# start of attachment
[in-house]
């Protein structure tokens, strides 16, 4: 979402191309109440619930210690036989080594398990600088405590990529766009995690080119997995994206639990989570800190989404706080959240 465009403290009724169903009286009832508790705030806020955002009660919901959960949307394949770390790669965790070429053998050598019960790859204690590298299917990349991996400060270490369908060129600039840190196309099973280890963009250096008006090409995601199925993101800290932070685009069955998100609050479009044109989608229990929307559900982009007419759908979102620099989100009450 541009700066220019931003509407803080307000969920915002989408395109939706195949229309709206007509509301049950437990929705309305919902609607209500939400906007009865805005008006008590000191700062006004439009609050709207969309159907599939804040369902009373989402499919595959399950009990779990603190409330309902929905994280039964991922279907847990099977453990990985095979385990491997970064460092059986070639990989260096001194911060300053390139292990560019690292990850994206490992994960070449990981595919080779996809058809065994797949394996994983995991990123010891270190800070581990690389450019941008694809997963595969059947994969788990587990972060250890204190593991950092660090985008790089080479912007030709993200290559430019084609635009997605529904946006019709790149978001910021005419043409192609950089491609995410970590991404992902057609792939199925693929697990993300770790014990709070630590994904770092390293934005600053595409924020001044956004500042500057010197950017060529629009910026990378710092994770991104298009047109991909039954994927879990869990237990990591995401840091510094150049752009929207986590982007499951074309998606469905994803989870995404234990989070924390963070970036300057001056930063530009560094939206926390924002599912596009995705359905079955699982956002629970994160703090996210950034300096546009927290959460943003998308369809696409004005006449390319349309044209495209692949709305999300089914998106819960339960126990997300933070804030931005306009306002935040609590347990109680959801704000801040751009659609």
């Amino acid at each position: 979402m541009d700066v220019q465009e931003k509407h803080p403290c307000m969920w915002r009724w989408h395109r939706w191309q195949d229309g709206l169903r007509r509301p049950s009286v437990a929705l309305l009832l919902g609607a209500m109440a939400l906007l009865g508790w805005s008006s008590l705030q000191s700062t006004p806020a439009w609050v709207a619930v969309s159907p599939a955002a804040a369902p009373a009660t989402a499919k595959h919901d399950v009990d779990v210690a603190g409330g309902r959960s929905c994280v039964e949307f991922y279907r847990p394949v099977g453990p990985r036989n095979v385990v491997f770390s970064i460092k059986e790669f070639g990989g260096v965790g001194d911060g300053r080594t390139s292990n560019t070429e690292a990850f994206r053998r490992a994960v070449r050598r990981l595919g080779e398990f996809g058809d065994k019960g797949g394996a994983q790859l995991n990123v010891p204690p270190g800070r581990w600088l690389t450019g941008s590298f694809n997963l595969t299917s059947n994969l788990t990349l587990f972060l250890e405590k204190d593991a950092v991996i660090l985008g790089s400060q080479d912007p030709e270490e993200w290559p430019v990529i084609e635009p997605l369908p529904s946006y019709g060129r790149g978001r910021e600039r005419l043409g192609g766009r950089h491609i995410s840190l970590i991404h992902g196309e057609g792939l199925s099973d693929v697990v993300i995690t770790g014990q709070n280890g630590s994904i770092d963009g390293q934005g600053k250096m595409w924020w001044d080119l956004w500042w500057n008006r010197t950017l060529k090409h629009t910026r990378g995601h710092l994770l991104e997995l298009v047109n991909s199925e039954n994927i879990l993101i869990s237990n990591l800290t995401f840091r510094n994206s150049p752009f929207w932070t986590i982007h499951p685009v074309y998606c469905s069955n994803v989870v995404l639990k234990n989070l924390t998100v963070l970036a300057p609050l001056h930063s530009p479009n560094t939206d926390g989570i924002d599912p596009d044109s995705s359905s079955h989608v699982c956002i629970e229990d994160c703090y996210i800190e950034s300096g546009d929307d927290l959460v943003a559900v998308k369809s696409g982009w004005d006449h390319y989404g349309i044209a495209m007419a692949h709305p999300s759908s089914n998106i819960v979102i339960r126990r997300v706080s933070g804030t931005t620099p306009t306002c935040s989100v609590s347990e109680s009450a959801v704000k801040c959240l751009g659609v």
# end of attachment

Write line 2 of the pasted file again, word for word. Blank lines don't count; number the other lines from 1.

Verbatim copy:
């Protein structure tokens, strides 16, 4: 979402191309109440619930210690036989080594398990600088405590990529766009995690080119997995994206639990989570800190989404706080959240 465009403290009724169903009286009832508790705030806020955002009660919901959960949307394949770390790669965790070429053998050598019960790859204690590298299917990349991996400060270490369908060129600039840190196309099973280890963009250096008006090409995601199925993101800290932070685009069955998100609050479009044109989608229990929307559900982009007419759908979102620099989100009450 541009700066220019931003509407803080307000969920915002989408395109939706195949229309709206007509509301049950437990929705309305919902609607209500939400906007009865805005008006008590000191700062006004439009609050709207969309159907599939804040369902009373989402499919595959399950009990779990603190409330309902929905994280039964991922279907847990099977453990990985095979385990491997970064460092059986070639990989260096001194911060300053390139292990560019690292990850994206490992994960070449990981595919080779996809058809065994797949394996994983995991990123010891270190800070581990690389450019941008694809997963595969059947994969788990587990972060250890204190593991950092660090985008790089080479912007030709993200290559430019084609635009997605529904946006019709790149978001910021005419043409192609950089491609995410970590991404992902057609792939199925693929697990993300770790014990709070630590994904770092390293934005600053595409924020001044956004500042500057010197950017060529629009910026990378710092994770991104298009047109991909039954994927879990869990237990990591995401840091510094150049752009929207986590982007499951074309998606469905994803989870995404234990989070924390963070970036300057001056930063530009560094939206926390924002599912596009995705359905079955699982956002629970994160703090996210950034300096546009927290959460943003998308369809696409004005006449390319349309044209495209692949709305999300089914998106819960339960126990997300933070804030931005306009306002935040609590347990109680959801704000801040751009659609």